Tuesday, November 24, 2009

Ode to Thanksgivings Past: Part Two

This is the second in my continuing reflections on the possible meanings of Thanksgivings past.

It was the fall of my junior year of college, 1963. After a near disastrous start two years before, I had become a very, very good student. But I was still terrified of math and science. So I learned from my really helpful academic advisor, that there was a course I could take that would qualify as a “laboratory science” but that would be less challenging than a traditional lab science. Oh, how wrong he was. The course? Principles of Food Preparation.

I was the only male in the class; with 29 women. You can imagine what kind of thoughts they had about me. One of our lab requirements was to bake a loaf of bread from scratch. So I made my attempt in my Wednesday lab class, one week before Thanksgiving. The yeast did not rise in its bowl. And it was declared DOA. My very demanding professor told me that if I wanted to pass the lab portion of the course I had to repeat the exercise and that the only option I had was the Wednesday before Thanksgiving, the very day before. So I had to reschedule my flight home, at additional expense to my parents. I went back to the lab, succeeded this time in baking a loaf; then went to the airport for a late night flight back to New York City on Thanksgiving Eve, carrying my little loaf of bread with me.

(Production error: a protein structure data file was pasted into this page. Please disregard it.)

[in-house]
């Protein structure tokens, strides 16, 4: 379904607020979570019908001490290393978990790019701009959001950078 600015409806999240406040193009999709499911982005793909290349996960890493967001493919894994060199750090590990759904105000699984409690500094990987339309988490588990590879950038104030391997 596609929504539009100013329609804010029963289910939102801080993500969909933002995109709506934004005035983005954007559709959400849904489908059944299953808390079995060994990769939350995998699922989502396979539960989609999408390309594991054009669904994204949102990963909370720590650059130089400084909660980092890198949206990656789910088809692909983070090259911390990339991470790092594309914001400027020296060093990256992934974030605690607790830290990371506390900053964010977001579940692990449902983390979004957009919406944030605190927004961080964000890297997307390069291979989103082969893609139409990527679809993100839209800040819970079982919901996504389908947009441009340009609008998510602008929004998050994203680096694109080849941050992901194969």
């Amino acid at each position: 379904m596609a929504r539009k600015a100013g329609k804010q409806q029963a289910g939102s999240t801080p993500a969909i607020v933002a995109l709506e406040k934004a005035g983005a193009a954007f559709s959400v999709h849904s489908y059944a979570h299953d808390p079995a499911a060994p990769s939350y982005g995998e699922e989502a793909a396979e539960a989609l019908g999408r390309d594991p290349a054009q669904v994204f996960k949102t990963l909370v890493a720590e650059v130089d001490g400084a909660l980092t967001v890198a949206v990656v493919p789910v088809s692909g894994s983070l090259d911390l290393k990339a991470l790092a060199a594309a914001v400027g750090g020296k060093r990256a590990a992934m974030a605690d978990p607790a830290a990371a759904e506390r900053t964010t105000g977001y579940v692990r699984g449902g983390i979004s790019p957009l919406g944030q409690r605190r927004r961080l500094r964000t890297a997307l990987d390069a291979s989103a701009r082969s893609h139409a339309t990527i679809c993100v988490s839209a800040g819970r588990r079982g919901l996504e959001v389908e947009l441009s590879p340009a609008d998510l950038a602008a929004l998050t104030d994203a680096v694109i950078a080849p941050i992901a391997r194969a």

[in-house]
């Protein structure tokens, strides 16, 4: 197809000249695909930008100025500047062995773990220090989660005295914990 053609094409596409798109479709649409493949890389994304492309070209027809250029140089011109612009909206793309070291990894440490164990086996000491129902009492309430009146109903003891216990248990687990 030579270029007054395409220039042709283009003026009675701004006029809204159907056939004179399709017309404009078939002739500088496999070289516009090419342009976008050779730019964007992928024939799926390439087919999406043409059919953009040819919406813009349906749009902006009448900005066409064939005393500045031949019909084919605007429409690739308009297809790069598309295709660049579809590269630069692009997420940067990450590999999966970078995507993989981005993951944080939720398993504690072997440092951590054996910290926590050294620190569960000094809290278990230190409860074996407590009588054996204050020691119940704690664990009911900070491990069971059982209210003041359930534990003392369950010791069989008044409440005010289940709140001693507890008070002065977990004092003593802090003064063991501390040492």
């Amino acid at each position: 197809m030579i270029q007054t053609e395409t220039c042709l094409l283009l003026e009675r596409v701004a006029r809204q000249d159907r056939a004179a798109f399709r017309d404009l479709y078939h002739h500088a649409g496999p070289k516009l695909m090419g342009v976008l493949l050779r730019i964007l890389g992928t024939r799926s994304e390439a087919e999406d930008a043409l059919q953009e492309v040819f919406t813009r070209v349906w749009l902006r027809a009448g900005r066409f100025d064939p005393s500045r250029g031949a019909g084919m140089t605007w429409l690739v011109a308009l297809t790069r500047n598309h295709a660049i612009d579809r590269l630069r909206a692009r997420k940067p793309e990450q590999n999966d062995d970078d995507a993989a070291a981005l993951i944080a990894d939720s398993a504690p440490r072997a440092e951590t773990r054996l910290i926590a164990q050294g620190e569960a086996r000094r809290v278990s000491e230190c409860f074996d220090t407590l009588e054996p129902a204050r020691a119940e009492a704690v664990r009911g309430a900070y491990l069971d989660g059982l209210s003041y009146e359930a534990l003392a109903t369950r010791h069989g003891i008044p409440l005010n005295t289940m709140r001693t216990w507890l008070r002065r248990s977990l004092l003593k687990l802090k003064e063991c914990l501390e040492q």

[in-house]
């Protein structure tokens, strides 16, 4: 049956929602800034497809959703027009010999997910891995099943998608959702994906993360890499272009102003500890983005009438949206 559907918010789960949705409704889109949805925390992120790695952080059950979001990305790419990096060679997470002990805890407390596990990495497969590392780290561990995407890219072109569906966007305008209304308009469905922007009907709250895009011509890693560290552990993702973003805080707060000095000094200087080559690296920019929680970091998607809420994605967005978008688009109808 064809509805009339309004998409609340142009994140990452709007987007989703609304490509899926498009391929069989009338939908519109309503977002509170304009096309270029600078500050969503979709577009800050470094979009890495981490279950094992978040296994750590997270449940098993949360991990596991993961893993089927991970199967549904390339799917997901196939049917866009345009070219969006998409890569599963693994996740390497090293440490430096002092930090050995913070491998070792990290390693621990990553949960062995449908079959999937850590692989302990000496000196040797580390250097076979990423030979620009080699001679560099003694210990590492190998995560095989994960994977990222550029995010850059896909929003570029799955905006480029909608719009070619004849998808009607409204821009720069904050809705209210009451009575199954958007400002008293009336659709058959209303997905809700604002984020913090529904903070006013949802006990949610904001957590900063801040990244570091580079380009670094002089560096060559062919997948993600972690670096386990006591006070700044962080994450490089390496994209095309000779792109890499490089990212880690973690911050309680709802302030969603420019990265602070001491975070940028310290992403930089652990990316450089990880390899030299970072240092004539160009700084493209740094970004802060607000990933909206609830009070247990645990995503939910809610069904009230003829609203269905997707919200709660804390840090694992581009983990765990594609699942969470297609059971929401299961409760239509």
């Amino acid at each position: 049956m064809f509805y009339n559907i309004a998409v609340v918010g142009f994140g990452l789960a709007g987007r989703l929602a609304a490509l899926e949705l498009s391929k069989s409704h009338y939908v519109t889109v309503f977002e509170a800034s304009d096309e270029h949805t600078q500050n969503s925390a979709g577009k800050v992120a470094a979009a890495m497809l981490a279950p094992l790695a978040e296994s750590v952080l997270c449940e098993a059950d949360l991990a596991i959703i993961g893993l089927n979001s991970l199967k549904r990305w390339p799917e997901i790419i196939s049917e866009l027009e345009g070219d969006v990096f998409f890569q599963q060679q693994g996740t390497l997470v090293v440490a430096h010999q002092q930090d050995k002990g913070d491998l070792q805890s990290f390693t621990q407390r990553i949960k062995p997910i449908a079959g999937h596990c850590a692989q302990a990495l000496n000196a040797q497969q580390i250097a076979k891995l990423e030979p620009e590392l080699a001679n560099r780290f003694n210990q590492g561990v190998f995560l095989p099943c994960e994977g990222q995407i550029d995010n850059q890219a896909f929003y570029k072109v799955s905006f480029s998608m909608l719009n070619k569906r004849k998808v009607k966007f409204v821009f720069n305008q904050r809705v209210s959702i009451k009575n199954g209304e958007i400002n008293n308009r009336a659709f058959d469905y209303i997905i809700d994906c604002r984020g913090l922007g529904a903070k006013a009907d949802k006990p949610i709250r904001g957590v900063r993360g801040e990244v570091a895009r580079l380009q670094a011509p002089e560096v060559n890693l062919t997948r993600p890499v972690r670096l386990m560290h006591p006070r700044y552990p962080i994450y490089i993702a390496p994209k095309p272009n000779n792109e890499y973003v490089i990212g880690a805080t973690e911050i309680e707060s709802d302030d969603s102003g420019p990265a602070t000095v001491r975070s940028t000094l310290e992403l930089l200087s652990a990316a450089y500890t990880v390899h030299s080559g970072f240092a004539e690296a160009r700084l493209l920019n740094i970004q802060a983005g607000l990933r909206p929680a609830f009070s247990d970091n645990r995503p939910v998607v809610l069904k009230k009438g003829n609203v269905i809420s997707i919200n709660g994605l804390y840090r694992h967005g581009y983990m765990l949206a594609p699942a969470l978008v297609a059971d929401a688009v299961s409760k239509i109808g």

We ate that bread in celebratory communion that next day. And I reflected that that professor had taught me an important lesson about negative stereotyping about other disciplines (in this case Home Economics) and about high standards for exactitude. That loaf of life giving bread, was a symbol for me that I had come a long way from Thanksgiving of two years before, with my mid term grades of 3F’s, 2D’s and one A.

I went back to college the next week; came to finals; made the highest grade in the class on the final exam (that’s right, higher than all the women), but my poor lab performance yielded me a B for the course, my only B for that whole year. I was still very thankful.

-John N. Gardner

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